Homeopathic medicine practitioners may have to defend their practice in Australia after the National Health and Medical Research Council decided that their practices may be ineffective and unethical. A statement issued claims that it is “unethical for health practitioners to treat patients using homeopathy, because a homeopathic medicine or procedure has apparently been shown to be ineffective.”
This statement is based on an evaluation of homeopathy by the British House of Commons Science and Technology committee, who came to the conclusion that the whole field of homeopathic medicine is no more effective than a placebo pill is.
Similarly, the statement suggests that all homeopathic medicine is actually just joke medicine, and that “safe and effective conventional treatments” should not be delayed in favor of homeopathic ones.
The researchers who support this statement maintain that many homeopathic treatments are wrongfully being covered by health insurance companies, despite the fact that they are largely ineffective and sometimes more costly than conventional methods.
Many cases cited to support this statement showcase the use of outlandish medicines like animal blood and milk, which in these cases lead to the deaths of those who used these methods of treatment.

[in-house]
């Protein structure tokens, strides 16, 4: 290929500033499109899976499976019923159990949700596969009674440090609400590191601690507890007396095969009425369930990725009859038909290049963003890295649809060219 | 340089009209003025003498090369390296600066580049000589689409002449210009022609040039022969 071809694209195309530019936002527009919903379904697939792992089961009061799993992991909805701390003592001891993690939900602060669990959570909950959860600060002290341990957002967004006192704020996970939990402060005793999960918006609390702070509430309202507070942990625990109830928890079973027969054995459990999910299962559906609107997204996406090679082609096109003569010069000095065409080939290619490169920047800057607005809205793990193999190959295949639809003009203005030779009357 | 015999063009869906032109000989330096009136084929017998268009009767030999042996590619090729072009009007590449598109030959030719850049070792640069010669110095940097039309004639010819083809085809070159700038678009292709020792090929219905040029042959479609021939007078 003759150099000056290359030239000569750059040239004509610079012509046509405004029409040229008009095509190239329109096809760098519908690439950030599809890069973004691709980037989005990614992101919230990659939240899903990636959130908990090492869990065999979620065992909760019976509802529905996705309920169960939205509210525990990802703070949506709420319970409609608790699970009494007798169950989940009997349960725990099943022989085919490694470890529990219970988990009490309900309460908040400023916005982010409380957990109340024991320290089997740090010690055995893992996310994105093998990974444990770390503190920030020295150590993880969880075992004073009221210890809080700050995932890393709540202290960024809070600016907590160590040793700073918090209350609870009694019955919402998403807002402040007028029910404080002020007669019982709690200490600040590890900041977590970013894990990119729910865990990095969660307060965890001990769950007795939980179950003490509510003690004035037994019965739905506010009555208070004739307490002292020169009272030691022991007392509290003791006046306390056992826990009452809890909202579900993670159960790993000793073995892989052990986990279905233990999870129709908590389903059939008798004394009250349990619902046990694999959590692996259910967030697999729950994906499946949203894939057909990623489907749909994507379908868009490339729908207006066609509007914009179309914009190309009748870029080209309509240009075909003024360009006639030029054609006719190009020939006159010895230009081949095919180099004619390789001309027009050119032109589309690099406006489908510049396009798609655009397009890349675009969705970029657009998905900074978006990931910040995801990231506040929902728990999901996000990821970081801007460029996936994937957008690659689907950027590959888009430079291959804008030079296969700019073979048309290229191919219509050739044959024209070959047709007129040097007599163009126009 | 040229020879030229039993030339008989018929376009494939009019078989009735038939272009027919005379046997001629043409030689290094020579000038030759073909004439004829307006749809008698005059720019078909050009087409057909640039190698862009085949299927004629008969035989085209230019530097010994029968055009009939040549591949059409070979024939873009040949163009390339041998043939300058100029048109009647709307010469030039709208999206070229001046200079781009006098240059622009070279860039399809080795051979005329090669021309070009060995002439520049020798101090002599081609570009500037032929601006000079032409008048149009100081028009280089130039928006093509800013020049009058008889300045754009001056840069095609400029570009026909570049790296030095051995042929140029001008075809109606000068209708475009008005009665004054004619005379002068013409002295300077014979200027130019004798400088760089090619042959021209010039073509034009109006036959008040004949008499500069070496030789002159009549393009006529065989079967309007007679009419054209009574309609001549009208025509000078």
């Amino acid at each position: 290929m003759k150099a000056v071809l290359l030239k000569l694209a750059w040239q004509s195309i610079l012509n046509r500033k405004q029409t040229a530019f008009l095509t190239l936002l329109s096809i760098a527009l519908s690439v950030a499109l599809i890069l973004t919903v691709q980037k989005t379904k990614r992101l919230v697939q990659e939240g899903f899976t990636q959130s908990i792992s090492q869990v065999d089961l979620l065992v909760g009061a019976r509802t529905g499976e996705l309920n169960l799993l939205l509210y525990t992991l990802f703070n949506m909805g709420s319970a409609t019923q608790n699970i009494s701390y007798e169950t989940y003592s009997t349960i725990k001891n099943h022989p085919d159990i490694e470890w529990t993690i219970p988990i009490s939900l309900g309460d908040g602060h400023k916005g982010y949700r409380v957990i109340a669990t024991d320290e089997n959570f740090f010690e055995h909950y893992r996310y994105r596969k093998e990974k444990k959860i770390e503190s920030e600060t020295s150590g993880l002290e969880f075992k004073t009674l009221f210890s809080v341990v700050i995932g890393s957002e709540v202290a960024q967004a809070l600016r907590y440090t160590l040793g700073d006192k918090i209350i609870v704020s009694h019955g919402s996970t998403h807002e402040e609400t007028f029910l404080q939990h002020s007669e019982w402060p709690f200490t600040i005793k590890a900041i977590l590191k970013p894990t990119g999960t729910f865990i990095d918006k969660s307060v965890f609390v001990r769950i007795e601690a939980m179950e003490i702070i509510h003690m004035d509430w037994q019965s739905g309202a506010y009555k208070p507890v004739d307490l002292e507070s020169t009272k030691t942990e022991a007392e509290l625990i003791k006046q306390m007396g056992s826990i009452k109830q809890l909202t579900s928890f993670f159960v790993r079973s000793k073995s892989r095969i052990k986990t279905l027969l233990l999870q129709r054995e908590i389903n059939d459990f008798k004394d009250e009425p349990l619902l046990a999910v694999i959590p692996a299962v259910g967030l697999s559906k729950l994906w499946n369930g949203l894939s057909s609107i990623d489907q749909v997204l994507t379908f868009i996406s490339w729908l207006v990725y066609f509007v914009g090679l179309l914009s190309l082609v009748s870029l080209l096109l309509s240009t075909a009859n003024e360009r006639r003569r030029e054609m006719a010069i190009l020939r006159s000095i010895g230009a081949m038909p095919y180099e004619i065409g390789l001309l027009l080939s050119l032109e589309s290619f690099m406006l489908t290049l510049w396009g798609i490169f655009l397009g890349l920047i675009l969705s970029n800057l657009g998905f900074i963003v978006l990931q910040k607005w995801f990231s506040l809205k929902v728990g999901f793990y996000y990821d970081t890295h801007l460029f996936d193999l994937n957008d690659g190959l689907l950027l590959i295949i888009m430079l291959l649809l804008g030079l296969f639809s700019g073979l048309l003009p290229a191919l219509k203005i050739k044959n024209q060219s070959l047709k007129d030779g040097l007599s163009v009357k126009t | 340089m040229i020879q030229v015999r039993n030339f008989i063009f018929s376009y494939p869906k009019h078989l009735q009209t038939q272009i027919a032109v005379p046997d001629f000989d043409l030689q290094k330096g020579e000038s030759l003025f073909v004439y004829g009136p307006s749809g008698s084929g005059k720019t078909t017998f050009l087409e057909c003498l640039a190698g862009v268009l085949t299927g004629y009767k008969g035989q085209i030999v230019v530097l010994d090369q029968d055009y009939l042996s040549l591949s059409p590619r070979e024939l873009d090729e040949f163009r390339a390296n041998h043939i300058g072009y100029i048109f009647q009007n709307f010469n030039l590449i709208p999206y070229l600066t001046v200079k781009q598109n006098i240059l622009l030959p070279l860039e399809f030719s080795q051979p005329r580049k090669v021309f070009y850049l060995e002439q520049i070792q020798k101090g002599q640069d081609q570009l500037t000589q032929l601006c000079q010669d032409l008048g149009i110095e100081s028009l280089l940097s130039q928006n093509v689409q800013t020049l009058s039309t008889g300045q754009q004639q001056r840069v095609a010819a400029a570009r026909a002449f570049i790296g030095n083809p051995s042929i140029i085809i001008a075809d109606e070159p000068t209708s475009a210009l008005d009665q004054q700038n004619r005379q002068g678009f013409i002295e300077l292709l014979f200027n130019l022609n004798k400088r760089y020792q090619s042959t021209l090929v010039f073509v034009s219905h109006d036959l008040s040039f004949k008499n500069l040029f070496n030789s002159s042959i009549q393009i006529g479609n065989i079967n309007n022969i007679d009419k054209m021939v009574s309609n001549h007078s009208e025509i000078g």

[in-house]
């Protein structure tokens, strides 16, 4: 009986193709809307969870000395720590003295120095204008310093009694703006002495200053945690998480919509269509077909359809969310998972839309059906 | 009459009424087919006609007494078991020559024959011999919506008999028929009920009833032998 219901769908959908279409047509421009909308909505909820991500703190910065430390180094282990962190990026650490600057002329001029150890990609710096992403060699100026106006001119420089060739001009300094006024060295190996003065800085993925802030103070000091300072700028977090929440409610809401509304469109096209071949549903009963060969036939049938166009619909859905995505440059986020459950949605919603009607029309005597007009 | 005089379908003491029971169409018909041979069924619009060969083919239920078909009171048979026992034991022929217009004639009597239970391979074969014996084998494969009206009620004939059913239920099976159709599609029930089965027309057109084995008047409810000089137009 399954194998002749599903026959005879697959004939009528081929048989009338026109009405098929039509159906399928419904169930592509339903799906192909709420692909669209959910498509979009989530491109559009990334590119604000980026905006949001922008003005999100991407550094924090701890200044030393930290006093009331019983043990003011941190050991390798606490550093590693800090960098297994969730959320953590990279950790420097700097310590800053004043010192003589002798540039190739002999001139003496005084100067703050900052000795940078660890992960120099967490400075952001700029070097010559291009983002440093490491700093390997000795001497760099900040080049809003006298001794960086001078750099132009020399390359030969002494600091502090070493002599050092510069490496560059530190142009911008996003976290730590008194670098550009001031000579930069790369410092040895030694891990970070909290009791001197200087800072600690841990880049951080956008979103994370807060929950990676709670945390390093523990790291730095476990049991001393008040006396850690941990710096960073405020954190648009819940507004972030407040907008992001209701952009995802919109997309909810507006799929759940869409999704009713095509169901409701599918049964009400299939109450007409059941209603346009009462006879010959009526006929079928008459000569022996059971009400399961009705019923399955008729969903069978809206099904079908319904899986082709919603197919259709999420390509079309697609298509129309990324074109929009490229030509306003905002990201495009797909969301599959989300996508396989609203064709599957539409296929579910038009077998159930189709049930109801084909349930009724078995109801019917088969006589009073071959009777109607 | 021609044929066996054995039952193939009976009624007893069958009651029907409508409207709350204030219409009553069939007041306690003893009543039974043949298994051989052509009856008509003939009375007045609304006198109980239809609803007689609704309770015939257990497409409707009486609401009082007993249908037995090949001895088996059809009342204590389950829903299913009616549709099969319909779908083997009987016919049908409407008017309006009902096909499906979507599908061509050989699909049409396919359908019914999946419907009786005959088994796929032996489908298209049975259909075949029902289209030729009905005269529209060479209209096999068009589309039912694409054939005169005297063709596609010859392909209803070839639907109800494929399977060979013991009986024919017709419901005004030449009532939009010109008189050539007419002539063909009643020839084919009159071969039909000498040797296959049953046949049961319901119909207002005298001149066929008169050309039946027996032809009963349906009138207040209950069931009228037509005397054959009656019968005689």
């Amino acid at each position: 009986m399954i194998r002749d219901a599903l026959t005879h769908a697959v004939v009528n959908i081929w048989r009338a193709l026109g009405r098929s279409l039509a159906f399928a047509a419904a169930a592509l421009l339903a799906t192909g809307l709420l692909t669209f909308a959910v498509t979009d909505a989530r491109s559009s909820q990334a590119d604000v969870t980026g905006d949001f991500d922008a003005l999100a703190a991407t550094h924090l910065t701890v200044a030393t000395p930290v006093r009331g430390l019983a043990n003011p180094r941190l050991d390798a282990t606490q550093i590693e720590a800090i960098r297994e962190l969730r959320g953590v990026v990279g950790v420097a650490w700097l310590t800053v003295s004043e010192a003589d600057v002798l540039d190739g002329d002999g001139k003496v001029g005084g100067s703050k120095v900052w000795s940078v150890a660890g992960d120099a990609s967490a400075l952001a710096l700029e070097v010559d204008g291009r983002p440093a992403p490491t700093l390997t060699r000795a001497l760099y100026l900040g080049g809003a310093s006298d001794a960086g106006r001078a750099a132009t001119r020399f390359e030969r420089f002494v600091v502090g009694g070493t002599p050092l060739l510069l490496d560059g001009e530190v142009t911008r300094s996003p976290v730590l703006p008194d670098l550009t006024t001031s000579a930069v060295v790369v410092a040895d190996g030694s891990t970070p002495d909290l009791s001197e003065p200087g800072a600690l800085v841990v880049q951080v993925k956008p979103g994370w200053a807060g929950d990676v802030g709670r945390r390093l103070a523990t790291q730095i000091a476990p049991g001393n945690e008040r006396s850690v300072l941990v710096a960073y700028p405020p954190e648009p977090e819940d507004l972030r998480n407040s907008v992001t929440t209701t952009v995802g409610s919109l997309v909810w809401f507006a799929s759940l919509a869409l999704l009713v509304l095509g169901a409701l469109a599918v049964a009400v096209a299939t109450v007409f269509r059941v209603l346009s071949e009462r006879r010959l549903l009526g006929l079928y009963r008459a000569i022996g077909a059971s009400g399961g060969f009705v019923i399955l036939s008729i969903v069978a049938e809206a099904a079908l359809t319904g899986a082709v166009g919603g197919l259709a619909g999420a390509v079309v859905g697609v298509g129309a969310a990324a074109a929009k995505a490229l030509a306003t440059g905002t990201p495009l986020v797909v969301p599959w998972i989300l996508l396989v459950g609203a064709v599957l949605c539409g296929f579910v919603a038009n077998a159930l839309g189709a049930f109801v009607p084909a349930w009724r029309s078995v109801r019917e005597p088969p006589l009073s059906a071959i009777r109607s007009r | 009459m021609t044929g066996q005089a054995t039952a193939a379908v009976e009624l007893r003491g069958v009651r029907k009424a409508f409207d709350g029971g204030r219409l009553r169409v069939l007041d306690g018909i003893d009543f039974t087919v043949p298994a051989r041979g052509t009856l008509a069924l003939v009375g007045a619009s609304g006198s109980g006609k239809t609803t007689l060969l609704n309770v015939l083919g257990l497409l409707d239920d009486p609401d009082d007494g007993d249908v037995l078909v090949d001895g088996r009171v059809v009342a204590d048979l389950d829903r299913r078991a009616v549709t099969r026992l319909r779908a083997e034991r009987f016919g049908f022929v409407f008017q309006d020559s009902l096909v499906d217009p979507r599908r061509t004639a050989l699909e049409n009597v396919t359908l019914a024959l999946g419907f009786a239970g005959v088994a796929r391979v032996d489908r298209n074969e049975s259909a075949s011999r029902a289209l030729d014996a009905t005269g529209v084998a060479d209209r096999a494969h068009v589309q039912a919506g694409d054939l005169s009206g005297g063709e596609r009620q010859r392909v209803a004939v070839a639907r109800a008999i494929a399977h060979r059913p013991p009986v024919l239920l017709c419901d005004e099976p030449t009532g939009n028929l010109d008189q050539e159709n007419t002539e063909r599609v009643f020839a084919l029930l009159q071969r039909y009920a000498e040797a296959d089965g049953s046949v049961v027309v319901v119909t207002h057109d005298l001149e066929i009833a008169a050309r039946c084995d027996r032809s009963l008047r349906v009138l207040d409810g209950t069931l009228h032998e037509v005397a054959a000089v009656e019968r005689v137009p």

Due to the nature of the untested and absurd treatments, the researchers would like to establish a formal registration scheme in the manner of conventional doctors, so that no quackery or dangerous “medicines” are covered by insurance.
Currently, the Australian Homeopathic Association has a self-governed registration model that is not subject to more conventional scrutiny, and thus the methods stated can sometimes be encompassed within the scheme of what is called homeopathic medicine.
Interestingly, what is called ‘conventional medicine’ is also in the realm of the outlandish and has similar tested proof backing the fact that it is dangerous to individual health. Despite this, a careful examination of legitimate and proven natural methods of medicine should not be discouraged or classified within the same category of bizarre treatments that should more properly be called fake homeopathy.
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This article first appeared at Natural Society, an excellent resource for health news and vaccine information.